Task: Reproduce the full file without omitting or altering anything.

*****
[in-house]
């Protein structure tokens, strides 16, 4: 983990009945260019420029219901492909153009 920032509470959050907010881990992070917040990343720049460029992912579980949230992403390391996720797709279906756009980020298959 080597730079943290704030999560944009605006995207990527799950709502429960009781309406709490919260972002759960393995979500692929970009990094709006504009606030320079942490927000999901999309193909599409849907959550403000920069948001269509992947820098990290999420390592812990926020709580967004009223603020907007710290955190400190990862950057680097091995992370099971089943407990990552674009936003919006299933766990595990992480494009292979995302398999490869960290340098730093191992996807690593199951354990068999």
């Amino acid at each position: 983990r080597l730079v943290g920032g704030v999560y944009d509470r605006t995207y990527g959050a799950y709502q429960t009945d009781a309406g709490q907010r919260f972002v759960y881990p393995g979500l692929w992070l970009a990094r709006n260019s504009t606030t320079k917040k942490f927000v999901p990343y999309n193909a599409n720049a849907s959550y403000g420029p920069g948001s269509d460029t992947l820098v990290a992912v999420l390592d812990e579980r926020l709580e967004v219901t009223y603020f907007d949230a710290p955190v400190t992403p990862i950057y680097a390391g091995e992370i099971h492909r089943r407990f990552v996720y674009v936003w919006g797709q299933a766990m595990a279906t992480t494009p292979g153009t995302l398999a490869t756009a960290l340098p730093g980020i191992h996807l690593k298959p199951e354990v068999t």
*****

[in-house]
């Protein structure tokens, strides 16, 4: 983990009945260019420029219901492909153009 920032509470959050907010881990992070917040990343720049460029992912579980949230992403390391996720797709279906756009980020298959 080597730079943290704030999560944009605006995207990527799950709502429960009781309406709490919260972002759960393995979500692929970009990094709006504009606030320079942490927000999901999309193909599409849907959550403000920069948001269509992947820098990290999420390592812990926020709580967004009223603020907007710290955190400190990862950057680097091995992370099971089943407990990552674009936003919006299933766990595990992480494009292979995302398999490869960290340098730093191992996807690593199951354990068999």
């Amino acid at each position: 983990r080597l730079v943290g920032g704030v999560y944009d509470r605006t995207y990527g959050a799950y709502q429960t009945d009781a309406g709490q907010r919260f972002v759960y881990p393995g979500l692929w992070l970009a990094r709006n260019s504009t606030t320079k917040k942490f927000v999901p990343y999309n193909a599409n720049a849907s959550y403000g420029p920069g948001s269509d460029t992947l820098v990290a992912v999420l390592d812990e579980r926020l709580e967004v219901t009223y603020f907007d949230a710290p955190v400190t992403p990862i950057y680097a390391g091995e992370i099971h492909r089943r407990f990552v996720y674009v936003w919006g797709q299933a766990m595990a279906t992480t494009p292979g153009t995302l398999a490869t756009a960290l340098p730093g980020i191992h996807l690593k298959p199951e354990v068999t």